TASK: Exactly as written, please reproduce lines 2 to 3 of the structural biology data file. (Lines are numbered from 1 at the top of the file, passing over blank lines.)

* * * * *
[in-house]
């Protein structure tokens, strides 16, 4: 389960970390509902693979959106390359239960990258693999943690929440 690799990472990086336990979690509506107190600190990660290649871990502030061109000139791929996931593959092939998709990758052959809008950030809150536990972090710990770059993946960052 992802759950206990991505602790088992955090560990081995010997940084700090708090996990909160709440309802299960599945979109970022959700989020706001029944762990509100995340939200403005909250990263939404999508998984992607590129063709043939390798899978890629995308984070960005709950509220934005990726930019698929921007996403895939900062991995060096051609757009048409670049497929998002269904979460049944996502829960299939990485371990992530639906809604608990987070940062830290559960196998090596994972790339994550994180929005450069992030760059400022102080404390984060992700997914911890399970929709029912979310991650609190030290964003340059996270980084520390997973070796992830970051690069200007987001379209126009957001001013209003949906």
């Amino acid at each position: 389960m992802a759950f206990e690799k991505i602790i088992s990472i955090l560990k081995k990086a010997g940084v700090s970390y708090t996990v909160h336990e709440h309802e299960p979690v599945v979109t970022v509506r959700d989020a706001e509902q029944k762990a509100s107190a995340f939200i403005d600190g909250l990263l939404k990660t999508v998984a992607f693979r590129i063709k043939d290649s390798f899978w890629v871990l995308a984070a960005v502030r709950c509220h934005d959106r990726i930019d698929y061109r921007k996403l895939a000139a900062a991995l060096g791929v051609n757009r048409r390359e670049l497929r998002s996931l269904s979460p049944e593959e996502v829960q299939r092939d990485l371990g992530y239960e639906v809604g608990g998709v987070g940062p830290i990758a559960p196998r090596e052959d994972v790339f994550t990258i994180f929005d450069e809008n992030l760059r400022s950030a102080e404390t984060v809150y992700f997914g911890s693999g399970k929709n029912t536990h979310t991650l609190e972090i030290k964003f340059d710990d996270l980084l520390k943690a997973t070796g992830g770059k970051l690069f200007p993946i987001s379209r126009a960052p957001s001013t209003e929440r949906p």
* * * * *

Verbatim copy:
């Protein structure tokens, strides 16, 4: 389960970390509902693979959106390359239960990258693999943690929440 690799990472990086336990979690509506107190600190990660290649871990502030061109000139791929996931593959092939998709990758052959809008950030809150536990972090710990770059993946960052 992802759950206990991505602790088992955090560990081995010997940084700090708090996990909160709440309802299960599945979109970022959700989020706001029944762990509100995340939200403005909250990263939404999508998984992607590129063709043939390798899978890629995308984070960005709950509220934005990726930019698929921007996403895939900062991995060096051609757009048409670049497929998002269904979460049944996502829960299939990485371990992530639906809604608990987070940062830290559960196998090596994972790339994550994180929005450069992030760059400022102080404390984060992700997914911890399970929709029912979310991650609190030290964003340059996270980084520390997973070796992830970051690069200007987001379209126009957001001013209003949906």
């Amino acid at each position: 389960m992802a759950f206990e690799k991505i602790i088992s990472i955090l560990k081995k990086a010997g940084v700090s970390y708090t996990v909160h336990e709440h309802e299960p979690v599945v979109t970022v509506r959700d989020a706001e509902q029944k762990a509100s107190a995340f939200i403005d600190g909250l990263l939404k990660t999508v998984a992607f693979r590129i063709k043939d290649s390798f899978w890629v871990l995308a984070a960005v502030r709950c509220h934005d959106r990726i930019d698929y061109r921007k996403l895939a000139a900062a991995l060096g791929v051609n757009r048409r390359e670049l497929r998002s996931l269904s979460p049944e593959e996502v829960q299939r092939d990485l371990g992530y239960e639906v809604g608990g998709v987070g940062p830290i990758a559960p196998r090596e052959d994972v790339f994550t990258i994180f929005d450069e809008n992030l760059r400022s950030a102080e404390t984060v809150y992700f997914g911890s693999g399970k929709n029912t536990h979310t991650l609190e972090i030290k964003f340059d710990d996270l980084l520390k943690a997973t070796g992830g770059k970051l690069f200007p993946i987001s379209r126009a960052p957001s001013t209003e929440r949906p």